There’s a new twist on the usual bike displays at next month’s Toronto Motorcycle Spring Show—patina is back in style, and it’s coming to the Showbike competition.
The red carpet display is back this year in Hall 2, with 80-90 bikes from private collections. You’ll see machines of all vintages here, back to the earliest days of motorcycling. If you think you’ve got a machine worthy of exhibiting, you can find information by contacting the showrunners (website link below).
The Showbike competition is back this year as well, with $20,000 in cash prizes as well as other awards. But, there’s a new class in the Showbike competition, looking for the “Best Barn Find.” According to the show’s website,
“The Spring Motorcycle Show is searching for some great examples for this feature display. Rusty heaps or beautifully patina’d ready-to-rides, basket cases or large lumps; they should look like they were just pulled out of a barn. (sounds like most of Zac’s motorcycle collection—Ed.)
If you own one of these long lost motorcycles we invite you to bring it into the Show. Your bike will be judged, with winners in 1st, 2nd & 3rd place along with cash prizes. Don’t clean it up! Ideally it should be in ‘as found’ condition. Your entry fee will be waived and you will be a guest of the Spring Motorcycle Show for the weekend.
As well, the show’s invited the usual horde of younger racers, from off-road and street racing—even flat-trackers. There’s even some older riders representing here, who are just now taking up competitive motorcycling after years of riding. Reps from Ontario’s Provincial Youth Enduro Championship, the Alpha MX training program and other racing bodies and teams will be there, to help you learn how you can get involved and support the sport.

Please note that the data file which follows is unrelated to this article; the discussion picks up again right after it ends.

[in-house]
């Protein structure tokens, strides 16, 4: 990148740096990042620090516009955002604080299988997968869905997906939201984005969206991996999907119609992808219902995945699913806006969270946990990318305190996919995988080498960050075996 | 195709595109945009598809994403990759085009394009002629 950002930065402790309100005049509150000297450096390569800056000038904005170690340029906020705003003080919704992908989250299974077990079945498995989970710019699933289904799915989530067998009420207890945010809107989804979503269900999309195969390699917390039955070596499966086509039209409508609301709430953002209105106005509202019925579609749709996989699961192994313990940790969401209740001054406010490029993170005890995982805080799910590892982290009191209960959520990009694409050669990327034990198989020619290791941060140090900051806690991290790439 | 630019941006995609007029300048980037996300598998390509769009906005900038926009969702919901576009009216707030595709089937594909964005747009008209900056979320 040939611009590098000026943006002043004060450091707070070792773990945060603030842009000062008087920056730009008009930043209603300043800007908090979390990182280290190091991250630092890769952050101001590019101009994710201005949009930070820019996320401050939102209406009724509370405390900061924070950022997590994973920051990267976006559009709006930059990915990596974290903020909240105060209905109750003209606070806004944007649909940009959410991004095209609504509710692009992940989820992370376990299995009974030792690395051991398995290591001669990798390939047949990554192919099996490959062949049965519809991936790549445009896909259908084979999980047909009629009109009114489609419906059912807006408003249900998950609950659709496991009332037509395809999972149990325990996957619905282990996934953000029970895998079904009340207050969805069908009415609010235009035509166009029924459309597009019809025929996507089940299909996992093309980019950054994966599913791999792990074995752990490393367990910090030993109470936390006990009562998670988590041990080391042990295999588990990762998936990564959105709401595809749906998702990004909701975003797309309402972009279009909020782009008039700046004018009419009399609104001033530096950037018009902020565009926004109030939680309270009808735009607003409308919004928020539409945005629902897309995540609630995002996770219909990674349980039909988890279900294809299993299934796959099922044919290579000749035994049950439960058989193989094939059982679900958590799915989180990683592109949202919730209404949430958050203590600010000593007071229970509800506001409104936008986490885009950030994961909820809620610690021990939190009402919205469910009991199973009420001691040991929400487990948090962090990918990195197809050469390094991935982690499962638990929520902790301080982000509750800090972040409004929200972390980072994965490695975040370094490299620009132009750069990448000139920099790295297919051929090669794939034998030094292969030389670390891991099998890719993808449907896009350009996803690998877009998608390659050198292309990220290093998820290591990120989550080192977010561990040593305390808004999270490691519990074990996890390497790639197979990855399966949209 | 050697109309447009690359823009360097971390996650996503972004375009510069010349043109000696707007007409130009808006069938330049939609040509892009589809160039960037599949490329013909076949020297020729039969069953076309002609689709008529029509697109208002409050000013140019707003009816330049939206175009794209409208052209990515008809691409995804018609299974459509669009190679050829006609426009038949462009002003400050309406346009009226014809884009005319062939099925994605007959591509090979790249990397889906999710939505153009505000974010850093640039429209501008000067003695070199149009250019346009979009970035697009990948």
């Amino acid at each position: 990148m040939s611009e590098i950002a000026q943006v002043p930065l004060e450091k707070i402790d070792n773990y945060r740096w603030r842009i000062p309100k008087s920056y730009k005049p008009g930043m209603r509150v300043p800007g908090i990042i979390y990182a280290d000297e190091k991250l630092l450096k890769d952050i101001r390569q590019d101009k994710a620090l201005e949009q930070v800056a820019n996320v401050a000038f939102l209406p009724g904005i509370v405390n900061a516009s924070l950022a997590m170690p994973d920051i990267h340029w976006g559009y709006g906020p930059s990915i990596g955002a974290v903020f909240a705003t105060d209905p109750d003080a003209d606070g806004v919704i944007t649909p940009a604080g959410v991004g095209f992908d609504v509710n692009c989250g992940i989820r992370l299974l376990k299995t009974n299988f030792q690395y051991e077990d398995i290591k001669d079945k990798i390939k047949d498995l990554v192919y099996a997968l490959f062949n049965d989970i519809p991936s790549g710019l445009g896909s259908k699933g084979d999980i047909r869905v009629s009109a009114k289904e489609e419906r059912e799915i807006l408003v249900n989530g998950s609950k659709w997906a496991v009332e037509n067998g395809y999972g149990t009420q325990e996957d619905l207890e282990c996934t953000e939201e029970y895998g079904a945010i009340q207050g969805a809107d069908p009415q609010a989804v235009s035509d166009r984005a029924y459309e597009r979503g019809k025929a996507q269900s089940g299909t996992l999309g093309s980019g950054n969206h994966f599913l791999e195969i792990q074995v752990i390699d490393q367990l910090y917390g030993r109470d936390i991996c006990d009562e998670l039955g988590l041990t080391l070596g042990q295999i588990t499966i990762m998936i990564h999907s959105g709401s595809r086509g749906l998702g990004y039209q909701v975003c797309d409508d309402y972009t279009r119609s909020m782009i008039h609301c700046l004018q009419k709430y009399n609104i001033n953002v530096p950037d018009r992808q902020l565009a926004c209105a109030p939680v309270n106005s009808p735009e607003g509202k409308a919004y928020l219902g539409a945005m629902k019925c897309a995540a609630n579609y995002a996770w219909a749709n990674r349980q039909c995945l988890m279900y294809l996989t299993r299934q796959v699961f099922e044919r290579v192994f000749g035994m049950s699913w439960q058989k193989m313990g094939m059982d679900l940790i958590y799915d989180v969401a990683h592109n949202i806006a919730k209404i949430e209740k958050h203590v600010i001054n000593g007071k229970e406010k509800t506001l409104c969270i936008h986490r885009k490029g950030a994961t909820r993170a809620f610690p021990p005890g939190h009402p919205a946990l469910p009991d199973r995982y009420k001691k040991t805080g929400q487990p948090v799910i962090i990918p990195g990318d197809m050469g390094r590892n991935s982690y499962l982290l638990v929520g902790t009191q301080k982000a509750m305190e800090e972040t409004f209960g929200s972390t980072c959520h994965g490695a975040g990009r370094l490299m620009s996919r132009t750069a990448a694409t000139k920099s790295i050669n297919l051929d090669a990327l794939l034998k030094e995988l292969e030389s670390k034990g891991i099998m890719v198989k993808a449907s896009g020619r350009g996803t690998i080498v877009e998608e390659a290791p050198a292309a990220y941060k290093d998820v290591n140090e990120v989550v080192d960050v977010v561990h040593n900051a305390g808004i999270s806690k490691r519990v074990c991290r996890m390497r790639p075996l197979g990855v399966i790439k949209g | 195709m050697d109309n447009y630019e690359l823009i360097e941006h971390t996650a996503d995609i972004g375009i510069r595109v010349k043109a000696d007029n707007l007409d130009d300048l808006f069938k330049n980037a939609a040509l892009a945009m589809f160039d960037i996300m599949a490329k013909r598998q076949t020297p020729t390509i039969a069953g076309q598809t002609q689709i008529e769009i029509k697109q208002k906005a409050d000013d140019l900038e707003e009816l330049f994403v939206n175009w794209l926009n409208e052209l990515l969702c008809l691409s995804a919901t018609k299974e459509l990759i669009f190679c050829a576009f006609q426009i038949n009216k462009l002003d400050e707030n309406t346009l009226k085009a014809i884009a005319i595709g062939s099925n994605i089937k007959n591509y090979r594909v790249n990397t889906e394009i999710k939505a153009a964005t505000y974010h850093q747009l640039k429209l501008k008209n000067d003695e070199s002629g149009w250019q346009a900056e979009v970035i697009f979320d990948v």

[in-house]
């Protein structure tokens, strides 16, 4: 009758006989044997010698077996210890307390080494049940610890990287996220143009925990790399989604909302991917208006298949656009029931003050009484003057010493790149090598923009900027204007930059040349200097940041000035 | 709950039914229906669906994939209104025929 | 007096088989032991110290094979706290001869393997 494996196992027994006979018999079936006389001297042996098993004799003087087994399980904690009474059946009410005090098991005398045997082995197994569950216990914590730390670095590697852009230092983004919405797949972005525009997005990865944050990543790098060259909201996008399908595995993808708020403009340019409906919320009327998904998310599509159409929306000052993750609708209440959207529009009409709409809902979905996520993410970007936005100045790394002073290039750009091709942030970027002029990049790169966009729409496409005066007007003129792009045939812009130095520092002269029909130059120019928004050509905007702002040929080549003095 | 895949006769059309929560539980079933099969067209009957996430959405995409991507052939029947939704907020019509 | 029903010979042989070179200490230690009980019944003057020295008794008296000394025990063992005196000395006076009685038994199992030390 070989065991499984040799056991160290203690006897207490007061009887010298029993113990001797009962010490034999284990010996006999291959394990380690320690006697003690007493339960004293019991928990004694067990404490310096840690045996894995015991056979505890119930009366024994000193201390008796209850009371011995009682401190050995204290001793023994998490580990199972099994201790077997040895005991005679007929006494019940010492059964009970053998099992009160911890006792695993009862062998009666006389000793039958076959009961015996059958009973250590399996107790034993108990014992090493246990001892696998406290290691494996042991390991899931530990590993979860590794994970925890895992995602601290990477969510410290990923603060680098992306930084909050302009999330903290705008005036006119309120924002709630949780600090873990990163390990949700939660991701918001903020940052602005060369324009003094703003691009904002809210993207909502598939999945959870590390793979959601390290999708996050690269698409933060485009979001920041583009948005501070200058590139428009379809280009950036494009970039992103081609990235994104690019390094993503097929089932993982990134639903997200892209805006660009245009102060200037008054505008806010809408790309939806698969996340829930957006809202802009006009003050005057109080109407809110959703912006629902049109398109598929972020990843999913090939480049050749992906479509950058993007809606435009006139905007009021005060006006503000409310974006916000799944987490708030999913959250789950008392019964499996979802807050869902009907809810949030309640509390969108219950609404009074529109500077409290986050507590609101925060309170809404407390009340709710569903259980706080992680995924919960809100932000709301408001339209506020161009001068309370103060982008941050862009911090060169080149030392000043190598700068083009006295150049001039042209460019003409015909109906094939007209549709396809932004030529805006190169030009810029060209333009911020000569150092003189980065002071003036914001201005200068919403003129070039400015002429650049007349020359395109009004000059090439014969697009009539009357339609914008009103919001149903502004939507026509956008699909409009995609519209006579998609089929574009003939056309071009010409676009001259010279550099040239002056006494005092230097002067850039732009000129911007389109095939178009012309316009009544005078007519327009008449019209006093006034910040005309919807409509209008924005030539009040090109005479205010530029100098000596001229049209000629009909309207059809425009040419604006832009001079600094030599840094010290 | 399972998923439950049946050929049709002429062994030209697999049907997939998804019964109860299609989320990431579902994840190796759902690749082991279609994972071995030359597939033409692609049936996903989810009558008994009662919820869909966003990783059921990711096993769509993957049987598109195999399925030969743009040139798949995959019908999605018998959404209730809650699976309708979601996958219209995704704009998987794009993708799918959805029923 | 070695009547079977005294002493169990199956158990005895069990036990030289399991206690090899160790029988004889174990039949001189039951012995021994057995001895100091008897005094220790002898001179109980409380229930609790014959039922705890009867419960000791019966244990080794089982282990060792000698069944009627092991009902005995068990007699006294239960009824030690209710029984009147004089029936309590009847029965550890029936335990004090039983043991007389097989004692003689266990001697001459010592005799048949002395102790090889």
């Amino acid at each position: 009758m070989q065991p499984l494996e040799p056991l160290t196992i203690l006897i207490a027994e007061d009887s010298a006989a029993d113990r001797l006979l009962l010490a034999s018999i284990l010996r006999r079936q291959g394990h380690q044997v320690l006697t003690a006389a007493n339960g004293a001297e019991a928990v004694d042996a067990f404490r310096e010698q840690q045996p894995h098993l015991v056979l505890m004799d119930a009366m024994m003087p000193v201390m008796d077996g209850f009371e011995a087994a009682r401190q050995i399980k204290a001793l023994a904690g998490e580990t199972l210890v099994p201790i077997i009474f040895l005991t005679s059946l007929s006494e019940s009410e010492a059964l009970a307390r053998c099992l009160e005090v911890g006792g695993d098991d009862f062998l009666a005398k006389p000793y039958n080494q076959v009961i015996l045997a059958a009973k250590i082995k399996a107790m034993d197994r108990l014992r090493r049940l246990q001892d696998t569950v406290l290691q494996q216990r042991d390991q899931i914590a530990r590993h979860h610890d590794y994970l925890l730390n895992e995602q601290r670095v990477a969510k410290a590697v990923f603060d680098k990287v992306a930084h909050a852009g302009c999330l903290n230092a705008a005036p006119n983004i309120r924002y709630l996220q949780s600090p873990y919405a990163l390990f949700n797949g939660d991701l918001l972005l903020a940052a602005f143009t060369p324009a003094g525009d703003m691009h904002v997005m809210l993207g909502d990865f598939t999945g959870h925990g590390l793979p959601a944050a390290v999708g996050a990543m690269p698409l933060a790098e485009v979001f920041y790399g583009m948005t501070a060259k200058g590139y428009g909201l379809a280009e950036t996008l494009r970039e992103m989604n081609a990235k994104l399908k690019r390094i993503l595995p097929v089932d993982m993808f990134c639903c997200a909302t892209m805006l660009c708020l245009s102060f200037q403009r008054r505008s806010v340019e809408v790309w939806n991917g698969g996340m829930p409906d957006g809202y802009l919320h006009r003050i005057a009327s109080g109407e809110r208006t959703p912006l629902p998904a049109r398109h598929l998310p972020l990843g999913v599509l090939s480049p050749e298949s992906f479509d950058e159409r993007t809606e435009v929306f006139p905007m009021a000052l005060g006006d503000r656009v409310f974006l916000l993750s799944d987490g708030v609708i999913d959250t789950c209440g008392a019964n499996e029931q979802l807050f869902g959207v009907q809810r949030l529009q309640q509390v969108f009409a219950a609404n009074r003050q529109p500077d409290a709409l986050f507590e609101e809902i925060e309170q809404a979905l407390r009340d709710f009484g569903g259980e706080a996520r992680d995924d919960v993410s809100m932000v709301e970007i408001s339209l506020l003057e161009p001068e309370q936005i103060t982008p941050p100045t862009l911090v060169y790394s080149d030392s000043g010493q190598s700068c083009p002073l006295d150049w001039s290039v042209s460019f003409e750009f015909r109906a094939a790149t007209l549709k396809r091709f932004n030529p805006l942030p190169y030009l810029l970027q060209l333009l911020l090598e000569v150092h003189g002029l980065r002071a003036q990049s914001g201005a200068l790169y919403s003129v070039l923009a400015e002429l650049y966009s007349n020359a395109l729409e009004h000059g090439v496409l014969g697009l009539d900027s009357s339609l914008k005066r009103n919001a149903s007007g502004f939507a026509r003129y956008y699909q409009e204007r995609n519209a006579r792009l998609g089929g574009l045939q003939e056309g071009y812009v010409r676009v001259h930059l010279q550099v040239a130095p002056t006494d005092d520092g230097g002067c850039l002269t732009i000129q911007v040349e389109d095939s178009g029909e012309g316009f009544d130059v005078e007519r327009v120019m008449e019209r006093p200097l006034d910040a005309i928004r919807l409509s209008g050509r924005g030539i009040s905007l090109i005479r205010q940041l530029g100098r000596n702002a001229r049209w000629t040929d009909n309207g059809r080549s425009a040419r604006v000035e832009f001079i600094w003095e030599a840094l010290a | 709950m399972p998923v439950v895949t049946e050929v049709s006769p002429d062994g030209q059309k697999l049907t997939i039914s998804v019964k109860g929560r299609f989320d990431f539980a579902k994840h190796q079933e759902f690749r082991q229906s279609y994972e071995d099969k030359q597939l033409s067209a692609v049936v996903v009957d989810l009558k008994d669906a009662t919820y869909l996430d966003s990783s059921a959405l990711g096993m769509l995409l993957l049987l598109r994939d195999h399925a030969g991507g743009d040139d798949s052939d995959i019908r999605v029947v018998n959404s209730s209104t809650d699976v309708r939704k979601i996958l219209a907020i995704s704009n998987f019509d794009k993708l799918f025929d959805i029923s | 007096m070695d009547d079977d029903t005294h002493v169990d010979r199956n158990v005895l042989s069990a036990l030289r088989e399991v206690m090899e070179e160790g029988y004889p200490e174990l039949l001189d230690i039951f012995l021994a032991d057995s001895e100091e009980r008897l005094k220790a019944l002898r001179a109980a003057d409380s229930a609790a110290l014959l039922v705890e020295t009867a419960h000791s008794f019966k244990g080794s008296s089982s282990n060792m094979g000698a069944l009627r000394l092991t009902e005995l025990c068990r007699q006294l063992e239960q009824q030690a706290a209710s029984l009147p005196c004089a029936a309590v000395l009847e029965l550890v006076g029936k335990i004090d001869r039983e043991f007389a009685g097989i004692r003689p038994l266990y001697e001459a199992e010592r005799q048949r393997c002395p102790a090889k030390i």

For more information on the Spring Show, including details on how to register for the Showbike competition or how to include your motorcycle in the Hall 2 red carpet display, visit the show’s website.
“Should look like they were just pulled out of a barn.” Well! 40 years ago I purchased an old motorcycle which had spent the previous 28 years stored (because it would not run).It was in – – the embalming room of a funeral parlour. It was in mid-winter when I took it home. The first time the temperature was above freezing I started to do a tune-up on it and in about 2 hours had the 1933 motorcycle running. A full overhaul and preservation exercise followed. The bike is now 85 years old.
Too many older bikes are left to deteriorate with the silly idea that “barn fresh” somehow increases their value. Maybe it does for some people. Not my view.
You’ve got your self a possible winner. Just fill in the registration form and join the display https://www.motorcyclespringshow.com/new-barn-find-class